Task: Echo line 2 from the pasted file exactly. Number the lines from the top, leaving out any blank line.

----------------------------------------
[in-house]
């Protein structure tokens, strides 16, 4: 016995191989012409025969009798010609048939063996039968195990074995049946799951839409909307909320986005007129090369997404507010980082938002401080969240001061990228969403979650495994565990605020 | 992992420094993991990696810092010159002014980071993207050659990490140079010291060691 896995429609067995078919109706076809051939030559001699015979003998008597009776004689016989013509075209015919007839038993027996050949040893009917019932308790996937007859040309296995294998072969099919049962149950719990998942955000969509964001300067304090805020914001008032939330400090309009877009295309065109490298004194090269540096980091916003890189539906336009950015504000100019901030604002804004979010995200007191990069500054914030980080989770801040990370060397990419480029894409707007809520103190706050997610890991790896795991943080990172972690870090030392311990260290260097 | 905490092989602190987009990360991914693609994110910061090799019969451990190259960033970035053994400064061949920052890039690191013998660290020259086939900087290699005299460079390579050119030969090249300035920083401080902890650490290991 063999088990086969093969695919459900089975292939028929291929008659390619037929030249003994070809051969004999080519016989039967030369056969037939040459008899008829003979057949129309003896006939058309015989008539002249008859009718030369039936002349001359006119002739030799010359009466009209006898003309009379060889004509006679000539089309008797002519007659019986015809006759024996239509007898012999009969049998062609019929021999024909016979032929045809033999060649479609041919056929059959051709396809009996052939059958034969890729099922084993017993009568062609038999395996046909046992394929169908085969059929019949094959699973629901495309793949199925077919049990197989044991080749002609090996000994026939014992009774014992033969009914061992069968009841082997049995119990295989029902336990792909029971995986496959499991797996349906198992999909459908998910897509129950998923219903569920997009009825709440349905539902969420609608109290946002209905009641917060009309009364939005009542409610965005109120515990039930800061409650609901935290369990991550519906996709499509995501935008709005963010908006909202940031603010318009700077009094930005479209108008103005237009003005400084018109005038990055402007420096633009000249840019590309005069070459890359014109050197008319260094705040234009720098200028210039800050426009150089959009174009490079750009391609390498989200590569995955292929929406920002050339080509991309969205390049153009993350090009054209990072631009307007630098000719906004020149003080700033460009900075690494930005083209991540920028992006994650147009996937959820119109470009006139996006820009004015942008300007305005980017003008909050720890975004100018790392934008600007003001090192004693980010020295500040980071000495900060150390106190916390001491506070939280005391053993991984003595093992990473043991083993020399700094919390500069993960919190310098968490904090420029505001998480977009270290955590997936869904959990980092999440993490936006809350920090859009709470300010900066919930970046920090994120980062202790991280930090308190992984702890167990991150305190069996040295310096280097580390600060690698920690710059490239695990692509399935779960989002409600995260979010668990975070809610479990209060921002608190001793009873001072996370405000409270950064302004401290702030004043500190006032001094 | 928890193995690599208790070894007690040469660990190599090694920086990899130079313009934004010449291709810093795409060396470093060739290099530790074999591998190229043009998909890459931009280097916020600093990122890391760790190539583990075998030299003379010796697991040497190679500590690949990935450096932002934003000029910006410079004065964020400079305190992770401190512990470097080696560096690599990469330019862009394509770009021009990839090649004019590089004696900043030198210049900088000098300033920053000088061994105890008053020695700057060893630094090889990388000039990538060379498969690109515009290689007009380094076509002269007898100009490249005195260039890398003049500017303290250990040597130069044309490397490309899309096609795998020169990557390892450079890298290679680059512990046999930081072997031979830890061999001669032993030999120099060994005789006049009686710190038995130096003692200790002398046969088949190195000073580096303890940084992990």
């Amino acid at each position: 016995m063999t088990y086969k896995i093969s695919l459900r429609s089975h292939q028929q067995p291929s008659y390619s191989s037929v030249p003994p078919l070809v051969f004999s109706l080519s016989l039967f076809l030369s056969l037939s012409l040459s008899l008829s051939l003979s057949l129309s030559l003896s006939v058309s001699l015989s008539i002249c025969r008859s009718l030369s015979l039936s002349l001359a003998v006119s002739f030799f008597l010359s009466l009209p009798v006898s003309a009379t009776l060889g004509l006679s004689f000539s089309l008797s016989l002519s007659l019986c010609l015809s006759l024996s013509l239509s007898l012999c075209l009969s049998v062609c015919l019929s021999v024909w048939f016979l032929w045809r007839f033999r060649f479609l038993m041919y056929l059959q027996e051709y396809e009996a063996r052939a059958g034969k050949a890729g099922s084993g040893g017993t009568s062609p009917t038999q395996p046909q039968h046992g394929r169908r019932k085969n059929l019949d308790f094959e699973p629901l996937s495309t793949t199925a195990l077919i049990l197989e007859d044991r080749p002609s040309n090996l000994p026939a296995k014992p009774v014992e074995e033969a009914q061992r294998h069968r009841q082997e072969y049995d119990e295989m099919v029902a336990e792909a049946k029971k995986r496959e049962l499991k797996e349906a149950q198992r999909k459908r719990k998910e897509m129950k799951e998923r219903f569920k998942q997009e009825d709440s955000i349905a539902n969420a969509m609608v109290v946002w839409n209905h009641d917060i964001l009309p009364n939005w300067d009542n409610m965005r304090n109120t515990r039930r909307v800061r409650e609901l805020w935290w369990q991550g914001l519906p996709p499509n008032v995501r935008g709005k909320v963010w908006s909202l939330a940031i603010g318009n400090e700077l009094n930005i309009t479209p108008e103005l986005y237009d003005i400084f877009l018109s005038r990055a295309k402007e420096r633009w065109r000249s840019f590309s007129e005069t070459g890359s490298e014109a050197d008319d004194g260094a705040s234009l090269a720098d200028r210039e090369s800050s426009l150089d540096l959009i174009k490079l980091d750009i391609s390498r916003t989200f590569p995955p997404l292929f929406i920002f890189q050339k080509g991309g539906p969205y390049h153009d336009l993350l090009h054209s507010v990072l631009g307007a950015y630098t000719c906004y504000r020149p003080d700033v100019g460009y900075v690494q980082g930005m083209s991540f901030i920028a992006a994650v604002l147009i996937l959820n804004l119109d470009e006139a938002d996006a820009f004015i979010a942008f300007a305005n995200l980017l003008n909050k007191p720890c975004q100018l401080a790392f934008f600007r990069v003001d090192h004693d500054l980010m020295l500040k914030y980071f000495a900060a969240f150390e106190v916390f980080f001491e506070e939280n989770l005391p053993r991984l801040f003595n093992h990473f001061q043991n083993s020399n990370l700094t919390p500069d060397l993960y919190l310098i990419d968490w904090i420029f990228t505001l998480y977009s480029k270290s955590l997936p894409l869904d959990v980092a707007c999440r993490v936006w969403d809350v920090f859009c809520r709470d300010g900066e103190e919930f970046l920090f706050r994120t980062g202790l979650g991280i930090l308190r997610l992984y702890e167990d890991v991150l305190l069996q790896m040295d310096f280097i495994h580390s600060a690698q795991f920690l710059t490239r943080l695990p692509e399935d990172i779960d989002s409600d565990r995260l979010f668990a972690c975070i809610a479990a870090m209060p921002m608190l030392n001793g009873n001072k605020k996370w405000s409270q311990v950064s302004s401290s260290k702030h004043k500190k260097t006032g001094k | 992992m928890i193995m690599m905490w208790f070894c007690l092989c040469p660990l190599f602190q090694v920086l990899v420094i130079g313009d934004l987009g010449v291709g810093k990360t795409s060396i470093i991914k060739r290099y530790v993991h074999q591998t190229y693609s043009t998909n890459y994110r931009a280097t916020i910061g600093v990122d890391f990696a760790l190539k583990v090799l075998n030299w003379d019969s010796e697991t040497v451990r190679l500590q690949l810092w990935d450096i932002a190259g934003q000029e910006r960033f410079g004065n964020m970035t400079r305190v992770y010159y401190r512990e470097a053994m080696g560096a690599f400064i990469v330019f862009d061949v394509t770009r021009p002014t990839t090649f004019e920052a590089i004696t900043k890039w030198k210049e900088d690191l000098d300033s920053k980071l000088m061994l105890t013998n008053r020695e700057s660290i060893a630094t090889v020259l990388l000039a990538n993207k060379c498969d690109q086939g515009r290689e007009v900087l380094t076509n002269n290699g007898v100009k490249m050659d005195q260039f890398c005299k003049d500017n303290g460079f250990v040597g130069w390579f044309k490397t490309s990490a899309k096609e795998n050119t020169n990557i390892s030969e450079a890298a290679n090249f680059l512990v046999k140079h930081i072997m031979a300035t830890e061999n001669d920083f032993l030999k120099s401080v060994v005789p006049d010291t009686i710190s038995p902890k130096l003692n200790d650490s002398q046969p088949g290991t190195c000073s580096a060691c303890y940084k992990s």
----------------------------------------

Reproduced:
């Protein structure tokens, strides 16, 4: 016995191989012409025969009798010609048939063996039968195990074995049946799951839409909307909320986005007129090369997404507010980082938002401080969240001061990228969403979650495994565990605020 | 992992420094993991990696810092010159002014980071993207050659990490140079010291060691 896995429609067995078919109706076809051939030559001699015979003998008597009776004689016989013509075209015919007839038993027996050949040893009917019932308790996937007859040309296995294998072969099919049962149950719990998942955000969509964001300067304090805020914001008032939330400090309009877009295309065109490298004194090269540096980091916003890189539906336009950015504000100019901030604002804004979010995200007191990069500054914030980080989770801040990370060397990419480029894409707007809520103190706050997610890991790896795991943080990172972690870090030392311990260290260097 | 905490092989602190987009990360991914693609994110910061090799019969451990190259960033970035053994400064061949920052890039690191013998660290020259086939900087290699005299460079390579050119030969090249300035920083401080902890650490290991 063999088990086969093969695919459900089975292939028929291929008659390619037929030249003994070809051969004999080519016989039967030369056969037939040459008899008829003979057949129309003896006939058309015989008539002249008859009718030369039936002349001359006119002739030799010359009466009209006898003309009379060889004509006679000539089309008797002519007659019986015809006759024996239509007898012999009969049998062609019929021999024909016979032929045809033999060649479609041919056929059959051709396809009996052939059958034969890729099922084993017993009568062609038999395996046909046992394929169908085969059929019949094959699973629901495309793949199925077919049990197989044991080749002609090996000994026939014992009774014992033969009914061992069968009841082997049995119990295989029902336990792909029971995986496959499991797996349906198992999909459908998910897509129950998923219903569920997009009825709440349905539902969420609608109290946002209905009641917060009309009364939005009542409610965005109120515990039930800061409650609901935290369990991550519906996709499509995501935008709005963010908006909202940031603010318009700077009094930005479209108008103005237009003005400084018109005038990055402007420096633009000249840019590309005069070459890359014109050197008319260094705040234009720098200028210039800050426009150089959009174009490079750009391609390498989200590569995955292929929406920002050339080509991309969205390049153009993350090009054209990072631009307007630098000719906004020149003080700033460009900075690494930005083209991540920028992006994650147009996937959820119109470009006139996006820009004015942008300007305005980017003008909050720890975004100018790392934008600007003001090192004693980010020295500040980071000495900060150390106190916390001491506070939280005391053993991984003595093992990473043991083993020399700094919390500069993960919190310098968490904090420029505001998480977009270290955590997936869904959990980092999440993490936006809350920090859009709470300010900066919930970046920090994120980062202790991280930090308190992984702890167990991150305190069996040295310096280097580390600060690698920690710059490239695990692509399935779960989002409600995260979010668990975070809610479990209060921002608190001793009873001072996370405000409270950064302004401290702030004043500190006032001094 | 928890193995690599208790070894007690040469660990190599090694920086990899130079313009934004010449291709810093795409060396470093060739290099530790074999591998190229043009998909890459931009280097916020600093990122890391760790190539583990075998030299003379010796697991040497190679500590690949990935450096932002934003000029910006410079004065964020400079305190992770401190512990470097080696560096690599990469330019862009394509770009021009990839090649004019590089004696900043030198210049900088000098300033920053000088061994105890008053020695700057060893630094090889990388000039990538060379498969690109515009290689007009380094076509002269007898100009490249005195260039890398003049500017303290250990040597130069044309490397490309899309096609795998020169990557390892450079890298290679680059512990046999930081072997031979830890061999001669032993030999120099060994005789006049009686710190038995130096003692200790002398046969088949190195000073580096303890940084992990």